European Union leaders met on Thursday to discuss a coordinated path out of the COVID-19 pandemic as infections surge again in many of their countries, seeking agreement on how to ramp up supplies of vaccines after a feeble start to inoculation.
Ahead of the summit, French President Emmanuel Macron spelt out the frustration over vaccine rollouts that are far behind those of Britain and the United States, acknowledging that European leaders had been too timid.
As of March 23, Britain had administered nearly 46 vaccines for every 100 people, whereas the 27-nation bloc it left last year had administered 13.8 shots per 100 people, according to public data compiled by Our World In Data website.
Europe's painfully slow rollout has led to a quarrel with Britain, which has imported at least 11 million doses made in the EU. Britain says it did a better job negotiating with manufacturers and arranging supply chains. The EU says it should share more.
The EU's executive unveiled plans on Wednesday to tighten oversight of vaccine exports that would allow greater scope to block shipments to countries with higher inoculation rates.
"This is a very targeted measure in order to create a negotiation leverage to reach some kind of a settlement between the UK and the EU," the director of trade think tank ECIPE Hosuk Lee-Makiyama said.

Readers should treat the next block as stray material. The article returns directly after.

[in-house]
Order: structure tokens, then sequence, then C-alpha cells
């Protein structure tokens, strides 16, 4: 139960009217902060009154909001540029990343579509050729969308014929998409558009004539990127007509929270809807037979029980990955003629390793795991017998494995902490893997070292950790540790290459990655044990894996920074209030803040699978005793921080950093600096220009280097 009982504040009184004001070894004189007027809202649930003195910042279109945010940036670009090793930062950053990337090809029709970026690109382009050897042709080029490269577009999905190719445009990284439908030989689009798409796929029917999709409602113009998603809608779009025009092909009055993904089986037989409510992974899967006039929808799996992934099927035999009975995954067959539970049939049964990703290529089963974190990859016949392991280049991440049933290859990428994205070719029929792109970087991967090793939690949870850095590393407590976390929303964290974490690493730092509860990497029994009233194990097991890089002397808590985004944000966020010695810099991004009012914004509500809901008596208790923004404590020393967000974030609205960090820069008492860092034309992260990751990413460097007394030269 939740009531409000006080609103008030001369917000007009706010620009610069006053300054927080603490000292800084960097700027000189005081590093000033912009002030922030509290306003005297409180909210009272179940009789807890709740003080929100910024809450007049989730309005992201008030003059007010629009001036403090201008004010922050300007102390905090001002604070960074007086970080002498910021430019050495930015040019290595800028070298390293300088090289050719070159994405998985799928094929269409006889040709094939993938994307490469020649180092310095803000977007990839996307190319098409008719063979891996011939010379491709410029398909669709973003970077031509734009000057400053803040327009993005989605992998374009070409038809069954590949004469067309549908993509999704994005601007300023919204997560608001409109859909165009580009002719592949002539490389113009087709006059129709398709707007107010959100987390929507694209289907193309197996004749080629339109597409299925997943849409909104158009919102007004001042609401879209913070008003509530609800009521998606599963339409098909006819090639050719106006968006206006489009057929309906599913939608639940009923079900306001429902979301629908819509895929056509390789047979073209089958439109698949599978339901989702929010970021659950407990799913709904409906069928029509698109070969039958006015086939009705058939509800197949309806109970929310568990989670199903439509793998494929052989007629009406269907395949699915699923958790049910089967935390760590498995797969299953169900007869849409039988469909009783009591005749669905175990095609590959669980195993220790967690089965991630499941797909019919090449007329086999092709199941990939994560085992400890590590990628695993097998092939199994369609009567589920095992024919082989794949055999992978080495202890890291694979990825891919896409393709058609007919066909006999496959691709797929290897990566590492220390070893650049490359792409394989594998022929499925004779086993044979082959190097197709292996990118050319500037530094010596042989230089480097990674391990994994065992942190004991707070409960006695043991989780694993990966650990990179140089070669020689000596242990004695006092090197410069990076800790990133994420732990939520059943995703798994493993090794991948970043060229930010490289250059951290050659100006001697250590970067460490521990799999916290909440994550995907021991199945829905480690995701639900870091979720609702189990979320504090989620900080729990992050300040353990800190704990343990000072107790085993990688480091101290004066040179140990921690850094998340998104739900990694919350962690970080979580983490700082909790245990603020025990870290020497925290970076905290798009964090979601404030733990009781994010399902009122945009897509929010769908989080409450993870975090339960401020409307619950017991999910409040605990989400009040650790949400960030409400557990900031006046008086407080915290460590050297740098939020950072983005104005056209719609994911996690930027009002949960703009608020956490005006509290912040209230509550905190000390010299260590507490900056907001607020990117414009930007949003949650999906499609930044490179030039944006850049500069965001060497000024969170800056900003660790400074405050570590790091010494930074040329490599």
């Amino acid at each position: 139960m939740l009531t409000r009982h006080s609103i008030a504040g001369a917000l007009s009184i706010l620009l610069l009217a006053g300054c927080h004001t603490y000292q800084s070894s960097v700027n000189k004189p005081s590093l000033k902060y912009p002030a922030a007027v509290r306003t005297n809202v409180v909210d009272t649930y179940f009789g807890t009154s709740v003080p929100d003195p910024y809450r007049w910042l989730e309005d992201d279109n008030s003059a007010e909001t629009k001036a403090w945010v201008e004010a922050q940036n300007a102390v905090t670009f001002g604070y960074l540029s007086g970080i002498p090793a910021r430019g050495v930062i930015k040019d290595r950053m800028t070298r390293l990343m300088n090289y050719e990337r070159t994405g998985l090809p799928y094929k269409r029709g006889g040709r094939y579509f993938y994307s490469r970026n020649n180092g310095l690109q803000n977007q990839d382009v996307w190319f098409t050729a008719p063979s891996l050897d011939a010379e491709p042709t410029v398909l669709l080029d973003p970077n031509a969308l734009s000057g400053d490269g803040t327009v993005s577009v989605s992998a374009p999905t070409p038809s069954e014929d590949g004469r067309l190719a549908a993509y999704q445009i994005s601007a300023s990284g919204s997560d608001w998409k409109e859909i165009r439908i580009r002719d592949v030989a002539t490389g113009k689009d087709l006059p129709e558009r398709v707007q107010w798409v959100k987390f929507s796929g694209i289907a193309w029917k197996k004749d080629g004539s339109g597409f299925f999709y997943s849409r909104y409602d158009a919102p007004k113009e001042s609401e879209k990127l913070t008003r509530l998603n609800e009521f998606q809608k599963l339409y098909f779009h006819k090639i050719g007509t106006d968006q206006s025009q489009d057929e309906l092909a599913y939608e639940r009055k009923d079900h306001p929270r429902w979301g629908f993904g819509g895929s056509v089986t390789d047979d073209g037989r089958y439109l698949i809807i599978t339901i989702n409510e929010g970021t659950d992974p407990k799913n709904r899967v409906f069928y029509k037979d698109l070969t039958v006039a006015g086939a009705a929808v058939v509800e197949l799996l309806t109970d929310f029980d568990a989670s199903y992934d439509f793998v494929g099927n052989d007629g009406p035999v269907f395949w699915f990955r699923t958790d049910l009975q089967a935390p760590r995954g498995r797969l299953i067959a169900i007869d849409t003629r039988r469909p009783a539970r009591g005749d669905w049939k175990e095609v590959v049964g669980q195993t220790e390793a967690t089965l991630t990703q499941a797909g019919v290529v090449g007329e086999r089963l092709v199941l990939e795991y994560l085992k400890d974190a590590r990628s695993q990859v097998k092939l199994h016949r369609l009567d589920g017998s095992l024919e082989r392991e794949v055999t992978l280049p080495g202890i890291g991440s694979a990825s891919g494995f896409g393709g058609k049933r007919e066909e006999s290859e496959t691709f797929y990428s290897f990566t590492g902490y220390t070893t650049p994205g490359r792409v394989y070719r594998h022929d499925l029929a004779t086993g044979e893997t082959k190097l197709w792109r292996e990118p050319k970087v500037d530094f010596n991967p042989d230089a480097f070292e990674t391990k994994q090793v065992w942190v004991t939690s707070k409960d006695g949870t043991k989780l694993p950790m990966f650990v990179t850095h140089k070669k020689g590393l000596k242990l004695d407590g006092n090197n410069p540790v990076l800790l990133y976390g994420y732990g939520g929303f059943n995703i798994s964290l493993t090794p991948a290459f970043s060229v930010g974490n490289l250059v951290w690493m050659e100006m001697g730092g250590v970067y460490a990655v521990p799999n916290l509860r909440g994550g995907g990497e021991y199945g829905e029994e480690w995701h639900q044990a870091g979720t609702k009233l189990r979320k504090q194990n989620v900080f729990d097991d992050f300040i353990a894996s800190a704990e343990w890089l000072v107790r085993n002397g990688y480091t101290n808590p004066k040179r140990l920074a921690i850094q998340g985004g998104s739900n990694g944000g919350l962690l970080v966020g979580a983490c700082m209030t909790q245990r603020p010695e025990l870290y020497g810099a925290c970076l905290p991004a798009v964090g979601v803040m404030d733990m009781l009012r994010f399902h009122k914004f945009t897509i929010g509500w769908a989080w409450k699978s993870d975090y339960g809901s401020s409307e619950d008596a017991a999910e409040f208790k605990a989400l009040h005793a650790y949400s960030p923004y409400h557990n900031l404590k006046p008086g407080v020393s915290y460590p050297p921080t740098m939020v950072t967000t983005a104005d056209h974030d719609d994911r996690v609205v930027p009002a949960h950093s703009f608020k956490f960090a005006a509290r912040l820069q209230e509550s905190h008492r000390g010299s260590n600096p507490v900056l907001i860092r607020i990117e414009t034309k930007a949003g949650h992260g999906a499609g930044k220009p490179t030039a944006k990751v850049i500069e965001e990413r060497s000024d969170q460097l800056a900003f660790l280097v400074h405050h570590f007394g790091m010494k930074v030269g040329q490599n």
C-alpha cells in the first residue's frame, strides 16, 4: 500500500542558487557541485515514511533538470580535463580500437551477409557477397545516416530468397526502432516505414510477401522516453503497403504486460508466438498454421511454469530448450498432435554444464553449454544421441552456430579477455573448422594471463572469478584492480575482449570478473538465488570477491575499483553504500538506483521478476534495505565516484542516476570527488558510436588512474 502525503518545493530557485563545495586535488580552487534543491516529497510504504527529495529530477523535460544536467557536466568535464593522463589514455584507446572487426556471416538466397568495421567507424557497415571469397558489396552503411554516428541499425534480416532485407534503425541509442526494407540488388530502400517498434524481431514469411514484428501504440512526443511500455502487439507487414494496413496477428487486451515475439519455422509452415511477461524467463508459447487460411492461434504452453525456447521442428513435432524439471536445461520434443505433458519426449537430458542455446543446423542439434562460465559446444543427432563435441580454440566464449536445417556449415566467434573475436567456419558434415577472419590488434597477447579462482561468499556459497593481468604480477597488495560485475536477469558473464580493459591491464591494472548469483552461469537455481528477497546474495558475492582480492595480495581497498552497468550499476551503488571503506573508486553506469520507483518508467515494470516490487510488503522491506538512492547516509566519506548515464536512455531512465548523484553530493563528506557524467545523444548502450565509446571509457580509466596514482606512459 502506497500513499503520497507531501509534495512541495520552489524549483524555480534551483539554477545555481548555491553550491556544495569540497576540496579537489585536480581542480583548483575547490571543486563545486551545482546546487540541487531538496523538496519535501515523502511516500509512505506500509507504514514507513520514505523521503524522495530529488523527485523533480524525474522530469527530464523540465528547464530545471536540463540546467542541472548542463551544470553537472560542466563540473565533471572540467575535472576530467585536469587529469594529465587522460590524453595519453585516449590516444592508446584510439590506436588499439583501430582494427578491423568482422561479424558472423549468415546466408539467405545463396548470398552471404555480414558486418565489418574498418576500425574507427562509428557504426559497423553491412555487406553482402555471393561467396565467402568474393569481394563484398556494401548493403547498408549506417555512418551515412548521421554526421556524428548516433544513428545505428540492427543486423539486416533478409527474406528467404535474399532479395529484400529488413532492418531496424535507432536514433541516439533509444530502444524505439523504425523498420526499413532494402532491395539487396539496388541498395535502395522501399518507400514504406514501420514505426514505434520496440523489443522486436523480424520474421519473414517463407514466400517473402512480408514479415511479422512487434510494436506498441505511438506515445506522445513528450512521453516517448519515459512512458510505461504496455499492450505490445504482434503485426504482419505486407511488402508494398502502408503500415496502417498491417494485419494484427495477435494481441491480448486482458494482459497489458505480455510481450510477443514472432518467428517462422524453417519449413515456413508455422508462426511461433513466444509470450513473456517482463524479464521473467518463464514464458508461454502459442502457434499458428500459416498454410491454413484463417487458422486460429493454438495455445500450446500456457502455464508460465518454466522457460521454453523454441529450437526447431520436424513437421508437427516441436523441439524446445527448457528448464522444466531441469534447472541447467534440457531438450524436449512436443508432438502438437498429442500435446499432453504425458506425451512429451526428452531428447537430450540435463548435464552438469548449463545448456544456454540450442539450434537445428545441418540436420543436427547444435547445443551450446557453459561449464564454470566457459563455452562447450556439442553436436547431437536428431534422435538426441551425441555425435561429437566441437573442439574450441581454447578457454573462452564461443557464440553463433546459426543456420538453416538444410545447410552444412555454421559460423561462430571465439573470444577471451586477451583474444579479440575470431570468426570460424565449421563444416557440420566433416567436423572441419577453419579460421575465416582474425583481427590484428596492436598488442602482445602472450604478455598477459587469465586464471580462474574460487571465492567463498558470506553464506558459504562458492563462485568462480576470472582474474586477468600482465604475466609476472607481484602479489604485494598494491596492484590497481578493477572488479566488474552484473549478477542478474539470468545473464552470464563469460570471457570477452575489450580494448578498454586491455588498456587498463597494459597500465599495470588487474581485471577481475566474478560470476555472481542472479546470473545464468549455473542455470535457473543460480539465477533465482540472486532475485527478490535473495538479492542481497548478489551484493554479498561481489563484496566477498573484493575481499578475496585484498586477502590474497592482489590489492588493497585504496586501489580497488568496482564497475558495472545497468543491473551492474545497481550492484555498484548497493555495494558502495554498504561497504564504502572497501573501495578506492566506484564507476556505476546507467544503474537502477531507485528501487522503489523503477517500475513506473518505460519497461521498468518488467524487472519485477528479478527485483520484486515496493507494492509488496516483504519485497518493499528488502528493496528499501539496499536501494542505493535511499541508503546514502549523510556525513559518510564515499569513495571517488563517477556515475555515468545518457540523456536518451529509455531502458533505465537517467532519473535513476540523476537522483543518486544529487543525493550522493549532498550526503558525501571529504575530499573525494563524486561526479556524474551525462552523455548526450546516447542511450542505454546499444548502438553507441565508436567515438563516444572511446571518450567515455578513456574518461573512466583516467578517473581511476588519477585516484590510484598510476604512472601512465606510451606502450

But he warned that actually imposing controls could backfire on the bloc.
"By doing this short term priority, by trying to seize these shipments and trying to provide to your own citizens first, what are you actually achieving? What can other people do against you?" he said.
Despite the row, Brussels and London sought to cool their tensions on Wednesday, declaring in a joint statement that they were "working on specific steps we can take ... to create a win-win situation and expand vaccine supply for all our citizens".
The EU is not united on the European Commission's proposals on vaccine exports, and several countries - including Belgium the Netherlands, Ireland, Sweden and Denmark - have reservations.
Although the Commission's plan was be discussed at the summit, which got underway by video-conference at 1200 GMT, it was not likely to be explicitly endorsed by the leaders.
A draft of the summit conclusions seen by Reuters said on vaccines that leaders would stress "the importance of ... export authorisations", and reaffirm that vaccine producers must be respect contractual delivery deadlines.